For the most part I don’t care about the presidential candidates. I don’t care what their names are. I don’t care what they look like, or how pressed their suits are or what color tie they wear or if they are male or female or if they are over or under a certain age. Frankly I don’t care if they are Democrat or Republican or conservative or moderate or liberal or progressive, or if they are Hindu or Christian or Jewish or Zoroastrian or Secular Humanist or plain old atheist.
I don’t care about any of these things because they do not, nor will they have absolutely any bearing on the current state of our country. To cast my vote based on any of those factors is to base my vote on window dressing.
At that point it’s really about who and what the candidates represent. We choose the candidate that we feel best represents our position, or values, our ideologies of our vision for what we want this nation to be. Those values and ideologies vary from person to person, from region to region, and from state to state. Invariably political leaders will get chosen that don’t represent our own vision and values. That’s the way it goes. It’s impossible to compose a government that will please everyone. We have to accept that.
I’m okay with that. This means that our government is speaking for the majority of the people, so at least our collective voices should affect the outcome of our legislation. We determine our laws by the proxies that we send to government positions to speak on behalf of what we want, right? Isn’t that the definition of democracy?
Unfortunately, that’s not exactly how it works currently. Our laws are not decided by us per se. The legislation is not shaped to provide the greatest benefit to the greatest number of citizens of this country, of our nation’s population. Our laws are designed to maximize the protections and profits of the largest corporations and industries in our country. The influence our votes have on legislation pale in comparison to the influence of corporations through questionable lobbying practices and exorbitant campaign funding.
When we look at the largest lobbies and campaign funders we clearly see their impact on our laws and on our country:
- Big banks get financial regulations loosened up, leading to the 2008 economic crash and a bevy of home foreclosures due to reckless lending practices.
- Lifesaving medications are hardly affordable to many critically ill patients due to legislative protections given to the pharmaceutical industry.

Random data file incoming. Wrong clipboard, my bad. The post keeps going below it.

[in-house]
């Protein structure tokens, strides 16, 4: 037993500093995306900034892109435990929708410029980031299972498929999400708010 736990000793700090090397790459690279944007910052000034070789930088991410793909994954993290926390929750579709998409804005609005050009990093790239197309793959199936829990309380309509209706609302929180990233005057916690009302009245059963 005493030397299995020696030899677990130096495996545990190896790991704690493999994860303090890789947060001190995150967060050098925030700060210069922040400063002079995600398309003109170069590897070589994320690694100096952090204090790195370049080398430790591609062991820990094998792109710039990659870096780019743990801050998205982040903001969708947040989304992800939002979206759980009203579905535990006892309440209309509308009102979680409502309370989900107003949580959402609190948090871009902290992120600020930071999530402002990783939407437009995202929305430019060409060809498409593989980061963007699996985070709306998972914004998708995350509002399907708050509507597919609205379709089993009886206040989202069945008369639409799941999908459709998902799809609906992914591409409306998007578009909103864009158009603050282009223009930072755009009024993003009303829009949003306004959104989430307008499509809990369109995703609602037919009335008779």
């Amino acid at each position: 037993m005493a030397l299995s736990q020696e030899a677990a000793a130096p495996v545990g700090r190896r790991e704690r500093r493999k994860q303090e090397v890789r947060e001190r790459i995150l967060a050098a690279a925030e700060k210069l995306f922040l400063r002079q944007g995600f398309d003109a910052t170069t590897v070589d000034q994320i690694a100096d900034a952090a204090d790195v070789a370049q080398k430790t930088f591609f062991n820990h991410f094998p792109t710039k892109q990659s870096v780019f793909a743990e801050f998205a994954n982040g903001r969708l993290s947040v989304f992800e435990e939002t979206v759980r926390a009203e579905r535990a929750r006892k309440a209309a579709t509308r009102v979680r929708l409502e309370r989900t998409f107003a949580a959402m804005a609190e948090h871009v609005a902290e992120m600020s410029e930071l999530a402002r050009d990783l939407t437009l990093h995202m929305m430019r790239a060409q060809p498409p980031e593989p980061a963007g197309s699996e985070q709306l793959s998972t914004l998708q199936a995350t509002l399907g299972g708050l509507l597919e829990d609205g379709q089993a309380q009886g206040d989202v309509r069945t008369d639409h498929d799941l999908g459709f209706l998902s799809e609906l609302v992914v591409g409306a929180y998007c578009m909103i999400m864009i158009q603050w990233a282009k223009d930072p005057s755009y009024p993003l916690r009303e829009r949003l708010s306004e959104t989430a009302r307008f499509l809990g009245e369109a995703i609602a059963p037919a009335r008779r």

- Approval for Authorized Use of Military Force without timetables coupled with highly lucrative government contracts result in continued loss of life thanks to the defense lobby.
- Oil companies influence laws that make clean energy cost prohibitive while fossil fuel consumption continues to wreak havoc on our ecosystem and our health.
- Biotech agriculture companies use legislation to obfuscate or withhold the degree of information they need to share regarding the use of toxins in their foods.
Adding insult to injury all of these industries get the added bonus of government subsidies, all of which are funded by your and my tax dollars.
Call me crazy but I feel the laws should be proportionately influenced by the greatest count of voices, by the largest show of hands. Instead what I see are laws that are disproportionately influenced by corporations that have the financial means to game the legislative system toward maximizing their profits. Doesn’t it stand to reason the laws should reflect the voter count, not the dollar spent? Otherwise we are left with a financial oligarchy where freedoms, liberties, and rights are available only to those who can afford them.
When I vote, I want to ensure I am voting for the best interest of the country versus the best interest of the corporations. Unfortunately the corporations seem to not have our best interests at heart, only their own. The candidates that allow themselves to be wooed by these monoliths of industry are reflecting the best interest of the companies they essentially serve.
So let me reiterate: I don’t care about the candidates because I don’t need to. I need them to care about us, their constituents. I need them to show that the laws they pass are designed to protect the liberties and freedoms of us citizens. Corporations need no protection beyond what consumers offer them in patronage. It is the candidates who recognizes this and demonstrate it through who they accept as their greatest financial contributors. For at the end of the day, that is to whom they will be beholden. If that happens to be the citizens, then that candidate happens to be the one that will get my vote.